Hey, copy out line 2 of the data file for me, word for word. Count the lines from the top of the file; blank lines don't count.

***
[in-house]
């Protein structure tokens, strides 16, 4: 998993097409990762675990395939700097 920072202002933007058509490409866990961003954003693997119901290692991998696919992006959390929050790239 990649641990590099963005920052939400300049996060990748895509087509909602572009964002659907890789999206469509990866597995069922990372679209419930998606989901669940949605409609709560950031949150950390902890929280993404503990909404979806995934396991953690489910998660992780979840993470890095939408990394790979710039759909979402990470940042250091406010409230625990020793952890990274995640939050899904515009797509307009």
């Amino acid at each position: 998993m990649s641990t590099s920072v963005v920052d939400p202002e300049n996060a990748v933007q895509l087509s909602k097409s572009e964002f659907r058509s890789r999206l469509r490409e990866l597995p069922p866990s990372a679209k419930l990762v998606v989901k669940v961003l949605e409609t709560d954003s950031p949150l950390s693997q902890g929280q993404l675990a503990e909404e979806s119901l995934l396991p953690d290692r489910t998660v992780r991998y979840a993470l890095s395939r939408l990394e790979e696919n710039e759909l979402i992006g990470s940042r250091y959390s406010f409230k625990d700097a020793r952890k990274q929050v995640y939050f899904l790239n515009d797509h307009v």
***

């Protein structure tokens, strides 16, 4: 998993097409990762675990395939700097 920072202002933007058509490409866990961003954003693997119901290692991998696919992006959390929050790239 990649641990590099963005920052939400300049996060990748895509087509909602572009964002659907890789999206469509990866597995069922990372679209419930998606989901669940949605409609709560950031949150950390902890929280993404503990909404979806995934396991953690489910998660992780979840993470890095939408990394790979710039759909979402990470940042250091406010409230625990020793952890990274995640939050899904515009797509307009």